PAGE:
Scientists at Karolinska Institutet in Stockholm have now shown that most melanocytes actually appear later on in foetal development from an immature cell type that exists in the skin’s nerve fibres. These cells, called Schwann cell precursors (SCPs), can also be found in adults. In addition to this, the scientists have demonstrated how neuronal damage in adults can excite the maturation of melanocytes to form hyperpigmentation around the affected nerves.
“Our findings can provide new knowledge of how changes in skin pigmentation occur, not least of the links that have been observed between neurological disease and changes in pigmentation,” says Professor Patrik Ernfors, who led the study.
Their results also shed new light on SCP cells, which were previously seen as an immature form of supportive cells the nervous system. The researchers describe how a change in cell signalling can make the SCP cells in the skin develop into pigment cells instead, and argue that SCP cells are really a kind of stem cell.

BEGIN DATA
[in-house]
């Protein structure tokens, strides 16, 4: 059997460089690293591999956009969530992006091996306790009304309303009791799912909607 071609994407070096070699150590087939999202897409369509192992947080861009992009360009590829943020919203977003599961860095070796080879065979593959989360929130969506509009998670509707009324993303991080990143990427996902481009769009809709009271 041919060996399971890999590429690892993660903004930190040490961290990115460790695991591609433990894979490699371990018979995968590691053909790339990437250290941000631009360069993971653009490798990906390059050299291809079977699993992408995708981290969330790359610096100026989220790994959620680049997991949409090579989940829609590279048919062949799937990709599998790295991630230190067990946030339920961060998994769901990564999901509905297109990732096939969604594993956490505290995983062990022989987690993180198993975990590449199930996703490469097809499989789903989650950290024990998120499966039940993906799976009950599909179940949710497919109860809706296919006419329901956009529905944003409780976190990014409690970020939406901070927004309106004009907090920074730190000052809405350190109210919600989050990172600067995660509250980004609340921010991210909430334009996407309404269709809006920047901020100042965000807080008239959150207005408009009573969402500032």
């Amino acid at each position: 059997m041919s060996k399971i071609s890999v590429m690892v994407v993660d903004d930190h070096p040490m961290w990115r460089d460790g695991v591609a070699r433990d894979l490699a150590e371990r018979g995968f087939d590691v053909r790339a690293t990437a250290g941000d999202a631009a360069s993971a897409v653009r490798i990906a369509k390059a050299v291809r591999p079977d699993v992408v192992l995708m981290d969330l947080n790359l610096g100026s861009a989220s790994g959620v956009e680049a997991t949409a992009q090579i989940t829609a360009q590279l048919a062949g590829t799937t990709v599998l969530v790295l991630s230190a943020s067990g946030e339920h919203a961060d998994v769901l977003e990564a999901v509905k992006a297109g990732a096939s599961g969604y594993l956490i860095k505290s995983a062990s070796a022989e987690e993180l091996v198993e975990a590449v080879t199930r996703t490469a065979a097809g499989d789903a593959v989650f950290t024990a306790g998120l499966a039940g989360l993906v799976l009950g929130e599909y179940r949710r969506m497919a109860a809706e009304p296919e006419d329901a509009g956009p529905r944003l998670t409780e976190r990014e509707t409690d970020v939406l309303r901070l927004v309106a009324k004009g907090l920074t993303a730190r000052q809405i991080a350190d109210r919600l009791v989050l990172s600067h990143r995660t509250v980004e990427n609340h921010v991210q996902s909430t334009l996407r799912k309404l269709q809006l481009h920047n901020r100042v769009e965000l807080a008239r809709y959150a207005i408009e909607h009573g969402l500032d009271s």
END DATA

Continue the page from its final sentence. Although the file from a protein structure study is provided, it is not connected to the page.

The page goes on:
“This can help science to understand the development of diseases such as melanoma,” says Professor Ernfors. “Weve always believed that it develops from melanocytes, but maybe it actually originates in the SCP cells.”
Schwann Cell Precursors from Nerve Innervation is a Cellular Origin of Melanocytes in Skin
Cell, 16 October 2009